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THIS DAY IN SPORTS HISTORY: 7/5

ECONOMY ELECTRIC HEATING & COOLING DAILY FORECAST

THIS DATE IN SPORTS HISTORY

1898 – Lizzie Arlington becomes the first woman to play professional baseball when she pitches the ninth inning for the Reading Coal Heavers against the Allentown Peanuts. She allows two hits and walks a batter, but still preserves a 5-0 win.

1934 – Lou Gehrig hits his 17th career grand slam, passing Babe Ruth for the most in MLB history.

1935 – Tony and Al Cuccinello become the first brothers to both hit an MLB home run in the same game, Tony hitting one for the Dodgers and Al for the Giants.

1947 – Larry Doby becomes the first African American to play in the American League, suiting up for the Cleveland Indians.

1968 – The Philadelphia 76ers trade Wilt Chamberlain to the Los Angeles Lakers.

1975 – Arthur Ashe defeats Jimmy Connors to win Wimbledon. Ashe is the first African American to win a Wimbledon title.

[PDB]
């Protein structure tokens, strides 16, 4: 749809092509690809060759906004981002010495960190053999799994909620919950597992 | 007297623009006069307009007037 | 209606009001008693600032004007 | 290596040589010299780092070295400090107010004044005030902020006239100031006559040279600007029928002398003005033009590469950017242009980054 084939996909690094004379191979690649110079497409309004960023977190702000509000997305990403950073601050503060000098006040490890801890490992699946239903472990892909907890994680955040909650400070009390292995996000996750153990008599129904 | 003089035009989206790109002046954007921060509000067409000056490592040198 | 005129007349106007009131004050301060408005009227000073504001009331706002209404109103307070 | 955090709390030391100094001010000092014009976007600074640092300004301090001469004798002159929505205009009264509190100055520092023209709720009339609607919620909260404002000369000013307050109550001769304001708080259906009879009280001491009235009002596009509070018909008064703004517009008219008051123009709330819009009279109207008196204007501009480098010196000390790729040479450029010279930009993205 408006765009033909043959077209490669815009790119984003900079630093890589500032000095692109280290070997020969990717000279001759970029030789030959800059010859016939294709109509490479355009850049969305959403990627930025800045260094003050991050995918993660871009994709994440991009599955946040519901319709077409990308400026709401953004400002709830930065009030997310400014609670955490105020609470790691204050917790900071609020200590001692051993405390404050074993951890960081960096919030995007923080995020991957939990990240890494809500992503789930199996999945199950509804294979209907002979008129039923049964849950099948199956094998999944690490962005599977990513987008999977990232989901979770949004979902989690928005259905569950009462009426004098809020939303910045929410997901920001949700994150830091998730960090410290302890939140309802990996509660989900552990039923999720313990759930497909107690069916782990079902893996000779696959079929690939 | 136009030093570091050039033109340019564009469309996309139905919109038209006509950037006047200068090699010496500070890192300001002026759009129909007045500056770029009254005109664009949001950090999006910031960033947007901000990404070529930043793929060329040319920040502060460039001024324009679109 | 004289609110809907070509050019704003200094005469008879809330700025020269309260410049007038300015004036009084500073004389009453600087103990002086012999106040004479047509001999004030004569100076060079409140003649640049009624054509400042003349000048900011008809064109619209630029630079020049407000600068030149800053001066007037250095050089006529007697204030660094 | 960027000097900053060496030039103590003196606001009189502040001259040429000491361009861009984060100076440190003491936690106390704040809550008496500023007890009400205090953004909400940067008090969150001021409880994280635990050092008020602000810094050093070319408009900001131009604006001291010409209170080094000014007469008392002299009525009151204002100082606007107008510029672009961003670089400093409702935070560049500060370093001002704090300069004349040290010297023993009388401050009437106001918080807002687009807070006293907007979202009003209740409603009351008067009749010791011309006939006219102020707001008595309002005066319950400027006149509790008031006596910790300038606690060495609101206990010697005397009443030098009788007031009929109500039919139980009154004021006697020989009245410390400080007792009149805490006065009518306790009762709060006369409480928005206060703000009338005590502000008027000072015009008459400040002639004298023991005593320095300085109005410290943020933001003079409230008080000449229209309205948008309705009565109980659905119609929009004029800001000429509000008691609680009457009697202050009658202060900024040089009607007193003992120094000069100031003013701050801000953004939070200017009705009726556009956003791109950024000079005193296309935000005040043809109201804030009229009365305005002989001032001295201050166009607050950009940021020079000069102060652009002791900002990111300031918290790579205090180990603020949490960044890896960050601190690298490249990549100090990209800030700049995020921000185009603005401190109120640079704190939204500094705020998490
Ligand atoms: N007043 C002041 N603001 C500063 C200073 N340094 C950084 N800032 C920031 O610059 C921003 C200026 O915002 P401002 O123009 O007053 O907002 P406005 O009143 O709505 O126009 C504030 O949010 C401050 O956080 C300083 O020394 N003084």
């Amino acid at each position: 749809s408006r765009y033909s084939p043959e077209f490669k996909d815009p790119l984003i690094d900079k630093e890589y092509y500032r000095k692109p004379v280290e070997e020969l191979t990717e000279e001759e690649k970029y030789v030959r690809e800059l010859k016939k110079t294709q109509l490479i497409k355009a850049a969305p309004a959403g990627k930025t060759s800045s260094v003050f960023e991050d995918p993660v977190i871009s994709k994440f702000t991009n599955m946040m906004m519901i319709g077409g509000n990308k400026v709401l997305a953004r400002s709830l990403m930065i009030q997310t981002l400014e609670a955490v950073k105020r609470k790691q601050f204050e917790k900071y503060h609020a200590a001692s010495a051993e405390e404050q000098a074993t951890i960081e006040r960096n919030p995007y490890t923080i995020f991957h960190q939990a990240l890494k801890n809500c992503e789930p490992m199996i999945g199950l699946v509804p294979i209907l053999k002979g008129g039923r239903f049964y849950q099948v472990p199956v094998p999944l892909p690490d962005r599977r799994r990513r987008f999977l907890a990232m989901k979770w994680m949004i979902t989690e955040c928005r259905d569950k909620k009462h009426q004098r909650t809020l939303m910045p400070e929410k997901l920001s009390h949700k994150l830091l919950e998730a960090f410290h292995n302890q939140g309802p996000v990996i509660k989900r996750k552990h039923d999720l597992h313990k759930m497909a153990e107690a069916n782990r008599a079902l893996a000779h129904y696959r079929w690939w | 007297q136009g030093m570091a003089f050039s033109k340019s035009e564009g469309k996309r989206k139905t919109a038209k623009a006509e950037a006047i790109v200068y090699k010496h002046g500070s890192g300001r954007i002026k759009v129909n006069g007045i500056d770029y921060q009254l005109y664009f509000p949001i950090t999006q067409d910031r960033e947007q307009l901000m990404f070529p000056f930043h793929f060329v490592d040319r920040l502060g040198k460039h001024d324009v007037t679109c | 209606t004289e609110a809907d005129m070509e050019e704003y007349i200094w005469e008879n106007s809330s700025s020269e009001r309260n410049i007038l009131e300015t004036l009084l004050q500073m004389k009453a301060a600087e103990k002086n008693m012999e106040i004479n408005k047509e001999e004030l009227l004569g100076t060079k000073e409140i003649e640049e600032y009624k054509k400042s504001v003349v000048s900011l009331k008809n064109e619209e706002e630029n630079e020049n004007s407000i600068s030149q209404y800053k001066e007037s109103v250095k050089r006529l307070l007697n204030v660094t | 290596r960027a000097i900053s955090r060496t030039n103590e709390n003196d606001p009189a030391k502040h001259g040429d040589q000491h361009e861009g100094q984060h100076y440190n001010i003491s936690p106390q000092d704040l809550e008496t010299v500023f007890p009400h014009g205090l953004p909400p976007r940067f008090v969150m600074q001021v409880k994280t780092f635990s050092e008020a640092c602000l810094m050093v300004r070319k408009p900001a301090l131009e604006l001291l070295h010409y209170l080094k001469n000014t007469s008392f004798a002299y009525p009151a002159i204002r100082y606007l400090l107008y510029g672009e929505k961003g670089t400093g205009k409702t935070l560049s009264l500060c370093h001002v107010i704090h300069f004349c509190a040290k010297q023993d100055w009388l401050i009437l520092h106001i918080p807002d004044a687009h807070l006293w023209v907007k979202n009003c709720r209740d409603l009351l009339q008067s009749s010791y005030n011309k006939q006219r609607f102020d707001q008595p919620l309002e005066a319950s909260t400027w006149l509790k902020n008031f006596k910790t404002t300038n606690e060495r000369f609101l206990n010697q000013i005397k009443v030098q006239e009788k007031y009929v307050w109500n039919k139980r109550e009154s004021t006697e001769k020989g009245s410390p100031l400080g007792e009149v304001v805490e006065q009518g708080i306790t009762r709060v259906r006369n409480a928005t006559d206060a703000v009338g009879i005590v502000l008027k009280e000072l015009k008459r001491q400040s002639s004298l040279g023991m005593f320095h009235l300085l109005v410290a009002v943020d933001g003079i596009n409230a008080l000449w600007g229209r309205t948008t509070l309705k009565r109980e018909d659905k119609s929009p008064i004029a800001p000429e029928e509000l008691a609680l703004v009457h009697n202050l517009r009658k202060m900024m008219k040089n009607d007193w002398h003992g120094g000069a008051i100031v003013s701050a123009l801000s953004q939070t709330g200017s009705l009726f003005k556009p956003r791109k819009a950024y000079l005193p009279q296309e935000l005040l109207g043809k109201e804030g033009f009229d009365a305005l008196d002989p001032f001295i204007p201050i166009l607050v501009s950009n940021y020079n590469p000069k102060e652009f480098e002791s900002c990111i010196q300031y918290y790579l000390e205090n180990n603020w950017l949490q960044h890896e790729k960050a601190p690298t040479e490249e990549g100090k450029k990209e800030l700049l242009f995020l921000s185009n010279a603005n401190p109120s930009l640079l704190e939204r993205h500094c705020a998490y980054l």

1987 – Mark McGwire of the Oakland A’s becomes the first rookie to hit 30 home runs before the All Star break.

1991 – Major League Baseball approves expansion franchises in Denver, Colorado and Miami, Florida to begin play in 1993.

1993 – Rickey Henderson, then with the A’s, becomes the first baseball player since 1913 to lead off both games of a double-header with a home run.

1997 – At 16 years old, Martina Hingis becomes the youngest player to win Wimbledon since 1887.

1998 – Roger Clemens records career strikeout #3,000.

2015 – The US wins its third Women’s World Cup title and first since 1999, defeating Japan 5-2 in the final.

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